Having found a refreshed sense of warmth and accessibility – without sacrificing her non-conformity – on last year’s blissful Blood Rushing, Josephine Foster has wasted little time in extending her current purple patch. So after two essential reissues (a lost album from her formative duo The Children’s Hour and her sublime solo mini-album Little Life) comes another new LP, in the shape of the delightfully antique-sounding I’m A Dreamer. Genre-hopping once again, the album seamlessly moves on from the earthy country-folk of Blood Rushing to affectionately explore a range of musical settings borrowed from the first half of the twentieth century (and perhaps before).
In lesser hands this could have meant something unappetisingly cooked in pastiche but with Foster the results are intelligent and imaginative. Hence, amongst the ten tracks of I’m A Dreamer we’re treated to the woozy saloon bar balladry of “Sugar Pie I’m Not the Same,” the slurred rustic jazz of “My Wandering Heart,” the graceful brushed drums and piano led beauty of the title-track, the gently theatrical “Amuse A Muse,” the Hawaiian-scented “Blue Roses,” the near-ragtime shuffle of “Pretty Please,” the sparse otherworldliness of “Magenta” and the laidback bluesy prowling of “This Is Where the Dreams Head, Maude.” Whilst Foster’s increasingly alluring yet still wandering tones give the album the same heart that pumped through Blood Rushing, credit here must also go to the subtle sophistication of her backing ensemble, with Micah Hulscher’s gorgeously rippling piano-playing giving the record a particularly loveable flow throughout.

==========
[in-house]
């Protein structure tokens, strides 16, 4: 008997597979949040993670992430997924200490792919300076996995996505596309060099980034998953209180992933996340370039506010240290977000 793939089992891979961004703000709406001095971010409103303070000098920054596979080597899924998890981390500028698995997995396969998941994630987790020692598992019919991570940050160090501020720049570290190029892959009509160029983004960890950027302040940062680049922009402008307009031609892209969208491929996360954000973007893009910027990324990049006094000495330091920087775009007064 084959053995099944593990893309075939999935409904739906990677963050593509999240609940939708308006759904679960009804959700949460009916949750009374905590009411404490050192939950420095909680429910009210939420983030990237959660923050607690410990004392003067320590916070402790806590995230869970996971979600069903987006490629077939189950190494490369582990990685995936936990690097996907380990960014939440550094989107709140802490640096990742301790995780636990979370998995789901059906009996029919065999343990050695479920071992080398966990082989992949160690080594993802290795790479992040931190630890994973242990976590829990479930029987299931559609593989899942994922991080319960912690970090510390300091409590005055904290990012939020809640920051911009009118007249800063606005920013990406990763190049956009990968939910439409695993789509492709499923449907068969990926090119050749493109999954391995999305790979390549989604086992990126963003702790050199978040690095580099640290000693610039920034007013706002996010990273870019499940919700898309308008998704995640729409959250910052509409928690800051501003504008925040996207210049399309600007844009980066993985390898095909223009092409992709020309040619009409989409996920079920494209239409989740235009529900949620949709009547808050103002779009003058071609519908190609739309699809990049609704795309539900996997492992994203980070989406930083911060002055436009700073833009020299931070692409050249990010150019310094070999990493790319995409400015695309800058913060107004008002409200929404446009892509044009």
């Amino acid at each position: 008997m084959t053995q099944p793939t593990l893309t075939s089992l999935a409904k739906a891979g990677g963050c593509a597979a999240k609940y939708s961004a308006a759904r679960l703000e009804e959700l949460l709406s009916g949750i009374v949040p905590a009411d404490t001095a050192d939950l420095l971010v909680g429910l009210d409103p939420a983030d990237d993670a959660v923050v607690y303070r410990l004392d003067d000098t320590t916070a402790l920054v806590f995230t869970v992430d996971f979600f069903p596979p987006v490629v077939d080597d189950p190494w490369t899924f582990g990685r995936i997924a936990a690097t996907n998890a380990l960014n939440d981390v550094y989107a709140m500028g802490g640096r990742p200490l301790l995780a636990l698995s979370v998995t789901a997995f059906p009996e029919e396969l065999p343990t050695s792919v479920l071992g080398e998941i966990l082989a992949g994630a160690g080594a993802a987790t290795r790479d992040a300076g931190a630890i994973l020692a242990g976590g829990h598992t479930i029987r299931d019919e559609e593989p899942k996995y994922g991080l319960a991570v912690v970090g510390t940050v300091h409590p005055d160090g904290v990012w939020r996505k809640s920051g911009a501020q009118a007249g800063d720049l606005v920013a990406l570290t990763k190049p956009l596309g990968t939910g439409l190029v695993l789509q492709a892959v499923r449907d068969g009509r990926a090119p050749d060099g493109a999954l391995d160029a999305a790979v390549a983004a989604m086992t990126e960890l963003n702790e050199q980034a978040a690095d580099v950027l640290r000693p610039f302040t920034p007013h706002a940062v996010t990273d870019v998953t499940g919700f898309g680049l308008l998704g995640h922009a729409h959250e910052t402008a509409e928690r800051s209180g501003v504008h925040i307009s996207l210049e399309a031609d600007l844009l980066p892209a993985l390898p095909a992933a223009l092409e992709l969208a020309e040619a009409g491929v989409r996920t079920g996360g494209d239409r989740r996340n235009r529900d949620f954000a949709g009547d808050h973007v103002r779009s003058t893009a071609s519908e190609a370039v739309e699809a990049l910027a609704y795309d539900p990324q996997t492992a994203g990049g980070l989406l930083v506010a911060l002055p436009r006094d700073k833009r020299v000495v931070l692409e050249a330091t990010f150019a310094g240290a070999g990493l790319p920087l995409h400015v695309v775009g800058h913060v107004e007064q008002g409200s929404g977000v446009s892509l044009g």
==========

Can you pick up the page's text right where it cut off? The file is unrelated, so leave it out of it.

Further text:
Perhaps the only thing missing to complete the utterly charming and enveloping experience of I’m A Dreamer is being able to play it on a crackly gramophone with a shot of prohibition-era moonshine to sup on.